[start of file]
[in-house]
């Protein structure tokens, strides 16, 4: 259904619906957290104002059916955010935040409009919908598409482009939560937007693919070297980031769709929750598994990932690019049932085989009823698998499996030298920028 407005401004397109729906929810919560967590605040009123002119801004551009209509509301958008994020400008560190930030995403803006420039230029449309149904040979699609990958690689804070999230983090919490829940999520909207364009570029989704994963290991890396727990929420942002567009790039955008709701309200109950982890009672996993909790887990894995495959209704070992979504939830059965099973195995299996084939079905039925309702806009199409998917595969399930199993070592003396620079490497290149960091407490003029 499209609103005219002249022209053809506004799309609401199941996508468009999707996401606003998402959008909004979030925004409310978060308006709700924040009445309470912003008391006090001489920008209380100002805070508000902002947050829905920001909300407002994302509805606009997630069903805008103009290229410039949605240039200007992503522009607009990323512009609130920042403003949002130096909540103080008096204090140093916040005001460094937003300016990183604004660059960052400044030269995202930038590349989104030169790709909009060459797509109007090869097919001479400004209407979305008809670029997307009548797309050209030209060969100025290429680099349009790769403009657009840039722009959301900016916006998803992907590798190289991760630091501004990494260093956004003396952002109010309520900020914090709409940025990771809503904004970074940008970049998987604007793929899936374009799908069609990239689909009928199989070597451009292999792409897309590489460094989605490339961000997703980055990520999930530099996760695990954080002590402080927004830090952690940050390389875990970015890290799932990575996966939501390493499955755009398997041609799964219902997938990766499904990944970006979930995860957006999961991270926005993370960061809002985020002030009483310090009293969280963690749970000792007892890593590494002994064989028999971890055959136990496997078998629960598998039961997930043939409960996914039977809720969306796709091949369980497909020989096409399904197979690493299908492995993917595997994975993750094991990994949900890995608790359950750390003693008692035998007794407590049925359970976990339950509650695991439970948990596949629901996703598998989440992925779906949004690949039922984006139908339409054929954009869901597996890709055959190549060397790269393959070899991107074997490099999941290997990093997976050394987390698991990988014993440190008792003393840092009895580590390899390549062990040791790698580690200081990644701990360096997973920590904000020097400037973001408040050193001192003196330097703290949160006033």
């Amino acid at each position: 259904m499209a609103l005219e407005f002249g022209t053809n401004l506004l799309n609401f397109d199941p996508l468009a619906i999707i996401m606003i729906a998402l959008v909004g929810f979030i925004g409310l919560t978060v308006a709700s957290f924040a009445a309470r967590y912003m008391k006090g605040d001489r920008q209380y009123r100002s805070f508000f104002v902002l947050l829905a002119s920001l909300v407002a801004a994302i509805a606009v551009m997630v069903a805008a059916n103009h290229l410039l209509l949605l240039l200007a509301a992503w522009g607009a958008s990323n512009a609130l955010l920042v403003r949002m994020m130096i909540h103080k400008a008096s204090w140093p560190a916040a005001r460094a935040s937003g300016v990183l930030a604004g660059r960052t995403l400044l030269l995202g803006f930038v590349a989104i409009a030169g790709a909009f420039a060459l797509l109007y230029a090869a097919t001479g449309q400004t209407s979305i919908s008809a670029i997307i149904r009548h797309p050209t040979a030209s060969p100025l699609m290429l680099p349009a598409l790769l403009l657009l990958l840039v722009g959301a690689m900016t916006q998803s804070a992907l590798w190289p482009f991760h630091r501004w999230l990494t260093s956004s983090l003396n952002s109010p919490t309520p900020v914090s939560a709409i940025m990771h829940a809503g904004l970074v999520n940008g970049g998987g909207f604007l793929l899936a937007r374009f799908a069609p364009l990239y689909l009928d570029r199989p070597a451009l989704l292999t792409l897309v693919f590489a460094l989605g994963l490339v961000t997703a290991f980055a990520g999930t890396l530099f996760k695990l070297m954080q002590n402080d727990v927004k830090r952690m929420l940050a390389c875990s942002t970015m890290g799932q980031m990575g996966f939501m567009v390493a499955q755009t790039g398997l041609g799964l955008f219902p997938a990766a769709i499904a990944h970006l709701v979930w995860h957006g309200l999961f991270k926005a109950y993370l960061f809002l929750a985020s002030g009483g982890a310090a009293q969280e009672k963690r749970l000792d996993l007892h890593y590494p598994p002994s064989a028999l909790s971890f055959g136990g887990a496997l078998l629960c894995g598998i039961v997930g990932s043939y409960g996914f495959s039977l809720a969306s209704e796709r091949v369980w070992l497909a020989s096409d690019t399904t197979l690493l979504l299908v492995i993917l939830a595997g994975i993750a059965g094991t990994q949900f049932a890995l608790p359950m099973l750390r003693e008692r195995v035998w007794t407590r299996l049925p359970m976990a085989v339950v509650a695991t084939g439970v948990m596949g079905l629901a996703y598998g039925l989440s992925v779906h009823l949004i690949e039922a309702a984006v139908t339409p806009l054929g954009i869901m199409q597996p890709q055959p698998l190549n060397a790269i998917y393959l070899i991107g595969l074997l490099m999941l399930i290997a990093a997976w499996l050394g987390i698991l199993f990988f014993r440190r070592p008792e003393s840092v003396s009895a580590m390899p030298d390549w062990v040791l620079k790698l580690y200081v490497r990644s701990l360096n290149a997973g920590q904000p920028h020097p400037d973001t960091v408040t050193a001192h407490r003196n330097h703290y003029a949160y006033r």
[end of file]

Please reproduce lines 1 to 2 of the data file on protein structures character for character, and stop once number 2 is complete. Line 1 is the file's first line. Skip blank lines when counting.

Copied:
[in-house]
């Protein structure tokens, strides 16, 4: 259904619906957290104002059916955010935040409009919908598409482009939560937007693919070297980031769709929750598994990932690019049932085989009823698998499996030298920028 407005401004397109729906929810919560967590605040009123002119801004551009209509509301958008994020400008560190930030995403803006420039230029449309149904040979699609990958690689804070999230983090919490829940999520909207364009570029989704994963290991890396727990929420942002567009790039955008709701309200109950982890009672996993909790887990894995495959209704070992979504939830059965099973195995299996084939079905039925309702806009199409998917595969399930199993070592003396620079490497290149960091407490003029 499209609103005219002249022209053809506004799309609401199941996508468009999707996401606003998402959008909004979030925004409310978060308006709700924040009445309470912003008391006090001489920008209380100002805070508000902002947050829905920001909300407002994302509805606009997630069903805008103009290229410039949605240039200007992503522009607009990323512009609130920042403003949002130096909540103080008096204090140093916040005001460094937003300016990183604004660059960052400044030269995202930038590349989104030169790709909009060459797509109007090869097919001479400004209407979305008809670029997307009548797309050209030209060969100025290429680099349009790769403009657009840039722009959301900016916006998803992907590798190289991760630091501004990494260093956004003396952002109010309520900020914090709409940025990771809503904004970074940008970049998987604007793929899936374009799908069609990239689909009928199989070597451009292999792409897309590489460094989605490339961000997703980055990520999930530099996760695990954080002590402080927004830090952690940050390389875990970015890290799932990575996966939501390493499955755009398997041609799964219902997938990766499904990944970006979930995860957006999961991270926005993370960061809002985020002030009483310090009293969280963690749970000792007892890593590494002994064989028999971890055959136990496997078998629960598998039961997930043939409960996914039977809720969306796709091949369980497909020989096409399904197979690493299908492995993917595997994975993750094991990994949900890995608790359950750390003693008692035998007794407590049925359970976990339950509650695991439970948990596949629901996703598998989440992925779906949004690949039922984006139908339409054929954009869901597996890709055959190549060397790269393959070899991107074997490099999941290997990093997976050394987390698991990988014993440190008792003393840092009895580590390899390549062990040791790698580690200081990644701990360096997973920590904000020097400037973001408040050193001192003196330097703290949160006033």